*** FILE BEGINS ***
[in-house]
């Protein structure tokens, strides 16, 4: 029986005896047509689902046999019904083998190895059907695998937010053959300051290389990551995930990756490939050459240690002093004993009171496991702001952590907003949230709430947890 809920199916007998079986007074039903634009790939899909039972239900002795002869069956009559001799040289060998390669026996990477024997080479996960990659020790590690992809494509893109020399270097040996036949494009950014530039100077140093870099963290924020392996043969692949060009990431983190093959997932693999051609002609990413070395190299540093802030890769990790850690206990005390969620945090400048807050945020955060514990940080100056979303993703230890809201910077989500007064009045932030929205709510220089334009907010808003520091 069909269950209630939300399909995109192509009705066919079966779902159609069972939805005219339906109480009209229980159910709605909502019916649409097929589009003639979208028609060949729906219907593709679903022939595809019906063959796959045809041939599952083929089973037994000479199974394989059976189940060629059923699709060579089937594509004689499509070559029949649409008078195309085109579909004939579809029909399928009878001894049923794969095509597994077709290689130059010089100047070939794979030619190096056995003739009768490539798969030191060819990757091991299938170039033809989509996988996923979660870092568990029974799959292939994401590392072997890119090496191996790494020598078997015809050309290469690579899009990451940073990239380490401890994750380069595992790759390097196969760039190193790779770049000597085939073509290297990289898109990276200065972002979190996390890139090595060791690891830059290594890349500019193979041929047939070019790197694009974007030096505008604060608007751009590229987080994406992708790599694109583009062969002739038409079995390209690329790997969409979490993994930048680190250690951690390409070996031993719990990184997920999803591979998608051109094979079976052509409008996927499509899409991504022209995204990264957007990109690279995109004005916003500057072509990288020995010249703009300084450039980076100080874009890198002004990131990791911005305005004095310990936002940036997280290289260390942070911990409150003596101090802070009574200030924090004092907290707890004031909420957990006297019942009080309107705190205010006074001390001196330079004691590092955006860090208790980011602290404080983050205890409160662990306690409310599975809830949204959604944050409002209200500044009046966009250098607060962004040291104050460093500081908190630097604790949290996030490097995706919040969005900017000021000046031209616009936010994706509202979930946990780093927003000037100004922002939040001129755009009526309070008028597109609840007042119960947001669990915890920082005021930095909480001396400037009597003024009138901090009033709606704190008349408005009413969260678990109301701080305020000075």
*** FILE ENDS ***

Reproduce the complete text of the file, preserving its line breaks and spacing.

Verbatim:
[in-house]
């Protein structure tokens, strides 16, 4: 029986005896047509689902046999019904083998190895059907695998937010053959300051290389990551995930990756490939050459240690002093004993009171496991702001952590907003949230709430947890 809920199916007998079986007074039903634009790939899909039972239900002795002869069956009559001799040289060998390669026996990477024997080479996960990659020790590690992809494509893109020399270097040996036949494009950014530039100077140093870099963290924020392996043969692949060009990431983190093959997932693999051609002609990413070395190299540093802030890769990790850690206990005390969620945090400048807050945020955060514990940080100056979303993703230890809201910077989500007064009045932030929205709510220089334009907010808003520091 069909269950209630939300399909995109192509009705066919079966779902159609069972939805005219339906109480009209229980159910709605909502019916649409097929589009003639979208028609060949729906219907593709679903022939595809019906063959796959045809041939599952083929089973037994000479199974394989059976189940060629059923699709060579089937594509004689499509070559029949649409008078195309085109579909004939579809029909399928009878001894049923794969095509597994077709290689130059010089100047070939794979030619190096056995003739009768490539798969030191060819990757091991299938170039033809989509996988996923979660870092568990029974799959292939994401590392072997890119090496191996790494020598078997015809050309290469690579899009990451940073990239380490401890994750380069595992790759390097196969760039190193790779770049000597085939073509290297990289898109990276200065972002979190996390890139090595060791690891830059290594890349500019193979041929047939070019790197694009974007030096505008604060608007751009590229987080994406992708790599694109583009062969002739038409079995390209690329790997969409979490993994930048680190250690951690390409070996031993719990990184997920999803591979998608051109094979079976052509409008996927499509899409991504022209995204990264957007990109690279995109004005916003500057072509990288020995010249703009300084450039980076100080874009890198002004990131990791911005305005004095310990936002940036997280290289260390942070911990409150003596101090802070009574200030924090004092907290707890004031909420957990006297019942009080309107705190205010006074001390001196330079004691590092955006860090208790980011602290404080983050205890409160662990306690409310599975809830949204959604944050409002209200500044009046966009250098607060962004040291104050460093500081908190630097604790949290996030490097995706919040969005900017000021000046031209616009936010994706509202979930946990780093927003000037100004922002939040001129755009009526309070008028597109609840007042119960947001669990915890920082005021930095909480001396400037009597003024009138901090009033709606704190008349408005009413969260678990109301701080305020000075």